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DOI 10.1393/ncc/i2009-10441-5 Colloquia: IFAE 2009

IL NUOVO CIMENTO Vol. 32 C, N. 3-4 Maggio-Agosto 2009

On the critical end point of the QCD and the NJL model

phase diagrams

M. Ruggieri

Universit`a di Bari - Bari, Italy INFN, Sezione di Bari - Bari, Italy

(ricevuto il 19 Settembre 2009; pubblicato online il 28 Ottobre 2009)

Summary. — In this paper I compare the knowledge on the critical end point of the QCD phase diagram grasped from lattice calculations, with that obtained from Nambu–Jona-Lasinio (NJL) model computations.

PACS 21.65.Qr – Quark matter. PACS 12.38.Mh – Quark-gluon plasma.

PACS 12.38.Lg – Other nonperturbative calculations.

The major knowledge on the QCD phase transitions at zero baryon density comes from first principle calculations made on supercomputers, namely from the lattice. When simulations are run with physical quark masses, it is well known that lattice predicts the restoration of chiral symmetry, which is spontaneously broken by the quark condensate in the vacuum, at a finite value of the temperature 170 MeV≤ T ≤ 200 MeV. The chiral restoration in the vacuum is actually a smooth crossover, the reason being that finite values of the quark masses break explicitly chiral symmetry, hence there is not a true phase transition. For simplicity, from now on I will call the chiral crossover, as well as the true phase transition, the chiral restoration. In correspondence of the chiral restoration, lattice shows that a deconfinement transition occurs. This has suggested that chiral restoration and deconfinement of color are two intimately connected transitions of QCD, (see ref. [1] and references therein).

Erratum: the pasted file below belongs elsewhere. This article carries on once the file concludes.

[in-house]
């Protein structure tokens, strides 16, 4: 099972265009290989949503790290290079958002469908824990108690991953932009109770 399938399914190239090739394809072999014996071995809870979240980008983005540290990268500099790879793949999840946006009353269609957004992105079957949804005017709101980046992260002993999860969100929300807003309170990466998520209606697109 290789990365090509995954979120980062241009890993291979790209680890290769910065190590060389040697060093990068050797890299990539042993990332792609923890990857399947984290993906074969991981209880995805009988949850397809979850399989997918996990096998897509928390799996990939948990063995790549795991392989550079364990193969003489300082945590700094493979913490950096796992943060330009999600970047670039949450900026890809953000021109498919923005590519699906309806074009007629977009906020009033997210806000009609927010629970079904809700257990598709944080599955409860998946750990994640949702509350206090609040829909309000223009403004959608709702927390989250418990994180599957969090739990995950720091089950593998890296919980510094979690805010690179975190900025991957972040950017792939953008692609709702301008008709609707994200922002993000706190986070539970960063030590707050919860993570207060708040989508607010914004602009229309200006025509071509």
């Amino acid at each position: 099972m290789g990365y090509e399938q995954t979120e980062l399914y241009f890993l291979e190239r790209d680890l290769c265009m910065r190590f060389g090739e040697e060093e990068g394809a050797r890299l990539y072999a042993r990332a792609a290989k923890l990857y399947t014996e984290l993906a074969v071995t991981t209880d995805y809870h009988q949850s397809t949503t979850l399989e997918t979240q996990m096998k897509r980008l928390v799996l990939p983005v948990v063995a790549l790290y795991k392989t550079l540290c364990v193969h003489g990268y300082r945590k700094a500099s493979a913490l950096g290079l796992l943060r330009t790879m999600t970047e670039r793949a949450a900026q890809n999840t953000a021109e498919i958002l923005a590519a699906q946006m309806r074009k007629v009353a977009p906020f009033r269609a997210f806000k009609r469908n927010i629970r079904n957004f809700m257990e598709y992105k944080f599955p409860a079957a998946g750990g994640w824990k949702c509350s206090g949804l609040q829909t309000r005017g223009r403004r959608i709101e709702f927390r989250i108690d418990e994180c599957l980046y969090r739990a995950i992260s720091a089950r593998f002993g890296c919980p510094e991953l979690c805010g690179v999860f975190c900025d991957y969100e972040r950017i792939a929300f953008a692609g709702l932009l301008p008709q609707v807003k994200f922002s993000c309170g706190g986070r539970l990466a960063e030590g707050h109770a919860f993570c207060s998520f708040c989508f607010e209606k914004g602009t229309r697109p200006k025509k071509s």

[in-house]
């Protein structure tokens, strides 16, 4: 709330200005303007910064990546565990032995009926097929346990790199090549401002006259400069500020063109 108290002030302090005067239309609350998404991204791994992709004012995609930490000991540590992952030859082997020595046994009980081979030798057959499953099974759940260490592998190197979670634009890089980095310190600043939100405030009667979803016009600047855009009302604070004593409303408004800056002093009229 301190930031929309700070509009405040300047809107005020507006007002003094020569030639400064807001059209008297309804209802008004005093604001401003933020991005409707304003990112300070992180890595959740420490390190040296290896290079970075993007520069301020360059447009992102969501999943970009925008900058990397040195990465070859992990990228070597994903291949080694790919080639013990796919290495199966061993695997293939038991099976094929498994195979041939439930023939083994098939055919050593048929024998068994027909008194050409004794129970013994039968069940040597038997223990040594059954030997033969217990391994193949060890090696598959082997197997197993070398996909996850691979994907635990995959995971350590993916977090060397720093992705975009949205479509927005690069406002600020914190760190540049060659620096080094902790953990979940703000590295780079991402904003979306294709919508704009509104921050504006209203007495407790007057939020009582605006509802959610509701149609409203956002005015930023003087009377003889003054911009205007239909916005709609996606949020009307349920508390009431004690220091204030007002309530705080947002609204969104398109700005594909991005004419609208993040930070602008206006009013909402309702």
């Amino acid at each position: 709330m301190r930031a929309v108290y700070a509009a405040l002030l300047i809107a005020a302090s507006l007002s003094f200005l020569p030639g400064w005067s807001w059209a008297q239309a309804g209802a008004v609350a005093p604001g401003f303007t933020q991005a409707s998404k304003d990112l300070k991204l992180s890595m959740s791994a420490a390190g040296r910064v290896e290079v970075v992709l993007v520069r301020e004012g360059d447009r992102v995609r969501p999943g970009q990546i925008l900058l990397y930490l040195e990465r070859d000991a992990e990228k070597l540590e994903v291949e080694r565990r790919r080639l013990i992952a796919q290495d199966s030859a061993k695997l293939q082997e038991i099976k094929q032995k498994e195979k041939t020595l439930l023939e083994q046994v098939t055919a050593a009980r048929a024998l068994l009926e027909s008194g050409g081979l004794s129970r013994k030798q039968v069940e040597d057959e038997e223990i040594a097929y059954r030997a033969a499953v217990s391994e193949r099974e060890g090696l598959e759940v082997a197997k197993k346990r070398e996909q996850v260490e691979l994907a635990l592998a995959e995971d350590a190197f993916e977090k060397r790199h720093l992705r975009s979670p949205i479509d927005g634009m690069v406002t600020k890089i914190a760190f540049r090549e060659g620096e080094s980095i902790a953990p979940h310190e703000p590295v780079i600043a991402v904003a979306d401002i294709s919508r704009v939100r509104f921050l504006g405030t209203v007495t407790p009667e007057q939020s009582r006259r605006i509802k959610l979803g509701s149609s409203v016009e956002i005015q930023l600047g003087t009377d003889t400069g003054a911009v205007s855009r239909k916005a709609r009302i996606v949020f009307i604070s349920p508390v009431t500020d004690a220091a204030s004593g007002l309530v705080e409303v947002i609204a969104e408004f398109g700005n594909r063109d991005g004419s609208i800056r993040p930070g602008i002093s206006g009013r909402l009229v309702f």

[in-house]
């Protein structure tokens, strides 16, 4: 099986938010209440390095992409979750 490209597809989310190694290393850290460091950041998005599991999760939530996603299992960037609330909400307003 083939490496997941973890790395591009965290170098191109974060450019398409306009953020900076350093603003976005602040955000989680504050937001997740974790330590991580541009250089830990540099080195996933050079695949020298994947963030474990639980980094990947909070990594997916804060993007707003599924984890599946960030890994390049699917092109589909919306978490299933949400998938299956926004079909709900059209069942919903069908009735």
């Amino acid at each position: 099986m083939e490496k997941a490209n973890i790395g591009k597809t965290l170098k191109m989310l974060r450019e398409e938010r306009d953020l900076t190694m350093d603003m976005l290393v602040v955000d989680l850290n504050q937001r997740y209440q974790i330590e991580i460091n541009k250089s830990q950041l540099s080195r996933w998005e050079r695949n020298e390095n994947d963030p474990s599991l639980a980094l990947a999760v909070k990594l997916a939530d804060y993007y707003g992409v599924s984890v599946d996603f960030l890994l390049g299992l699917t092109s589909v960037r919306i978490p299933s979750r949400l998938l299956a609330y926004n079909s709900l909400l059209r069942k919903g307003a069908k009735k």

Lattice investigations at finite baryon chemical potential, μ, suffer the (in)famous sign problem in three color QCD. To this end, several approximated methods have been used to circumvent it. By means of one of these methods, namely the two-parameter reweighting, it has been predicted, some time ago [2], that the chiral crossover becomes a first-order transition at a certain value of μ. The couple (μE, TE) in the (μ, T )-plane

at which this occurs is called the Critical End Point (CEP) of the QCD phase diagram. The numerical simulations of ref. [2] predict μE ≈ 350 MeV and TE≈ 160 MeV.